In response to the letter, Winthrop sent 50 soldiers to guard Deerfield in early August. The soldiers patrolled the Deerfield area for two days and, after finding no signs of an imminent attack or of any French or natives nearby, they were sent home to Connecticut.
Two months later, on October 8, natives ambushed two Deerfield men, Zebediah Williams and John Nims, as they were watching over their animals in a nearby pasture outside of the stockade. Both men were captured and taken to Canada. In response to the attack, 16 additional soldiers were sent from Connecticut.
In early December, after no further threats or signs of attack, the soldiers from Connecticut and Massachusetts were withdrawn from Deerfield and sent home.
Then, in late January and again in mid-February, Patridge and Dudley received more reports and warnings of planned French and Indian attacks in the area but, since the information contained no specific threats or intel, they offered no additional assistance to Deerfield.
It wasn’t until Partridge received reports sometime in February of Pennacook Indians near the New England seacoast area raiding the towns of Berwick, Maine, Haverhill, Massachusetts and Exeter, New Hampshire that he finally sent some additional soldiers to Deerfield, the last of which arrived on February 25.
The threat grew more serious when the Pennacook raiding party, which included about 30 or 40 warriors led by their sachem Wattanummon, joined De Rouville’s raiding party about 110 miles north of Deerfield in Cowass as they headed south towards Deerfield.
Then, a few days before the raid, a strange occurrence took place when some of the Deerfield settlers reported hearing trampling noises around the settlement but could not see anyone there, which many of the villagers saw as a bad omen, according to Herbert Milton Sylvester in his book Indian Wars of New England:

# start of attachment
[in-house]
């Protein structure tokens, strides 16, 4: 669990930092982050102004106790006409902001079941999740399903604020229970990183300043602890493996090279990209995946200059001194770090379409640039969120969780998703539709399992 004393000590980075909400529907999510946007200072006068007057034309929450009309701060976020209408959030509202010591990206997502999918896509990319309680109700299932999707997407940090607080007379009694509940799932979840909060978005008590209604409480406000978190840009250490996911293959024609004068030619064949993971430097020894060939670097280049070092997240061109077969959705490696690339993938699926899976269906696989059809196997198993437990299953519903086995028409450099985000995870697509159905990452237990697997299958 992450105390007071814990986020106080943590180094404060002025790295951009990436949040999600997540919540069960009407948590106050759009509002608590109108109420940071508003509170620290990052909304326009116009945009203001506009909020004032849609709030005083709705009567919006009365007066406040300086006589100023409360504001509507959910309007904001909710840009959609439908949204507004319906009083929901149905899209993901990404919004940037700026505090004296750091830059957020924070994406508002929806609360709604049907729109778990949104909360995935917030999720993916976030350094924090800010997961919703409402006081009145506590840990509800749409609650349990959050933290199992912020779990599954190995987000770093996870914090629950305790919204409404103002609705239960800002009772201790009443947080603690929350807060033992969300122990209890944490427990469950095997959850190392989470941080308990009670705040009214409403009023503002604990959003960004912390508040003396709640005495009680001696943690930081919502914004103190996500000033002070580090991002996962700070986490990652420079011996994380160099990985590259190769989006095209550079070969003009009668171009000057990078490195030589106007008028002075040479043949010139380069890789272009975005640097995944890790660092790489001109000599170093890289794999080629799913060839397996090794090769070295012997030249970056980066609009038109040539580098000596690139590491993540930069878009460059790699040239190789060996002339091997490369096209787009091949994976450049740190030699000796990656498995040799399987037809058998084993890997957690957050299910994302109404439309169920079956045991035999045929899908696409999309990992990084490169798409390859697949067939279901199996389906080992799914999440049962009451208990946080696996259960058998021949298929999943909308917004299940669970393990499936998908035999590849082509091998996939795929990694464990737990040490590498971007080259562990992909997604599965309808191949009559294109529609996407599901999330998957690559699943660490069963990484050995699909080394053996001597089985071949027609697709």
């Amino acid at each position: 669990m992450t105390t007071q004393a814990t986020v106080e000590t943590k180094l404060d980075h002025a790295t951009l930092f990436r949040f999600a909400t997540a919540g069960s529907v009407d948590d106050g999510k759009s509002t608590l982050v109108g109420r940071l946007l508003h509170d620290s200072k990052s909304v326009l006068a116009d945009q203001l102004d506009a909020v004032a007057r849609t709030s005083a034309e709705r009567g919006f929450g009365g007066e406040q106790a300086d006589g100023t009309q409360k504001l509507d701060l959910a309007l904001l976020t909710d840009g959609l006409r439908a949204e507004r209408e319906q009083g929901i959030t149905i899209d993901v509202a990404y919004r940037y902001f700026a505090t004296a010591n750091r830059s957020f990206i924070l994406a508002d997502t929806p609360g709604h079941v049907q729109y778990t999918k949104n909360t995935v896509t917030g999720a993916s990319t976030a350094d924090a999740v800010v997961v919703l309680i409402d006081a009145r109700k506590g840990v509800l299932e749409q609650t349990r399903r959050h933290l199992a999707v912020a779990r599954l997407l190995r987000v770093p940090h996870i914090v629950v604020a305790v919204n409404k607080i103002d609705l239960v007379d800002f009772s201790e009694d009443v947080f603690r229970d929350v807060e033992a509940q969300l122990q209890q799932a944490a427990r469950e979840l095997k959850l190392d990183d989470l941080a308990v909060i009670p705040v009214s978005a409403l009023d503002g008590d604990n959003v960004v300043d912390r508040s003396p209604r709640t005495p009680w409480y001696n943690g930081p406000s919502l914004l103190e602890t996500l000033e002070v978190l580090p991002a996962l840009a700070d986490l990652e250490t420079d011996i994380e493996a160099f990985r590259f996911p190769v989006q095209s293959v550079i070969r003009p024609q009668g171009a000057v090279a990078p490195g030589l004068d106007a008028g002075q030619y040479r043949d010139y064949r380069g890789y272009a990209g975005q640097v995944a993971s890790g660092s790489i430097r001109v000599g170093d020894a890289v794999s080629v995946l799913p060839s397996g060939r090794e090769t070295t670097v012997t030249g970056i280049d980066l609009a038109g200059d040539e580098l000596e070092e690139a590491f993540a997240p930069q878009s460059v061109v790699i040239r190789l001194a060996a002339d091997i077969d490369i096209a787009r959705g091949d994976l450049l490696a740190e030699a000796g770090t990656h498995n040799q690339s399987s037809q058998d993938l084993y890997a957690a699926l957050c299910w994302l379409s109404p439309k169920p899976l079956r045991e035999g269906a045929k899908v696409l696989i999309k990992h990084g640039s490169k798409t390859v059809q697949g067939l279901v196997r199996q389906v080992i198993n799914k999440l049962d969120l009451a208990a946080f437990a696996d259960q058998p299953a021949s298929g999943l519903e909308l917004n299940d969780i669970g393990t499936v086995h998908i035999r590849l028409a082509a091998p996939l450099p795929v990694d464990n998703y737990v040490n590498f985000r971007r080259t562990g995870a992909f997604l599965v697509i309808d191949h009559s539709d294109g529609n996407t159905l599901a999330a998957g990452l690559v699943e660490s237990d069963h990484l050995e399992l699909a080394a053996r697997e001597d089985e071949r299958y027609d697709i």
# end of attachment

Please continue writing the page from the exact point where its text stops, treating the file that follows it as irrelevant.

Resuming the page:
“The historian, in writing of this Deerfield massacre, refers to a happening of supernatural interest, which for two or three evenings previous to the attack of the Indians became a topic of curious questioning among the Deerfield people. The Reverend Solomon Stoddard alludes to it in these words: ‘The people of Deerfield were strangely amazed by a trampling noise around the fort, as if it were besieged by the Indians.’ There were old men in Deerfield who were led by this evidence to recall similar omens preceding the attack of Philip [during King Philip’s War], ‘when from the clear sky came the sound of horse troops, the roar of artillery, the rattle of small arms and the beating of drums to the charge’” (Sylvester 53).
It is not known what the strange sounds were, but when the attack happened a few days later, the villagers later looked back on it as a supernatural warning of what was to come.
What Happened During the Raid?
On the night of February 28, 1704, a group of 50 Frenchman and 200 Abenaki warriors approached the settlement, leaving their supplies in a nearby meadow about 25 to 30 miles north of the area. They established a cold camp about 2 miles from Deerfield where they observed the villagers from a distance.
According to Evan Haefeli and Kevin Sweeney in their book Captors and Captives, this raiding party was one of the largest that had ever been used in any of the French and Indian Wars and was a serious threat:
“De Rouville’s raiding party was almost five times larger than the raid that his father had led against Salmon Falls, New Hampshire, in winter 1690, and it was more than twice the size of the force of French and Indians that had been sent from Quebec to attack Casco, Maine, in spring 1690. It was larger than the force that had attacked Schenectady in February 1690, though it was easier to move large bodies of men against targets along the New York frontier than against New England. In the 1680s and 1690s, the French had on occasion sent large expeditions than these against the Iroquois League. Mounting expeditions of this size against New England was something new.” (Haefeli and Sweeney 101.)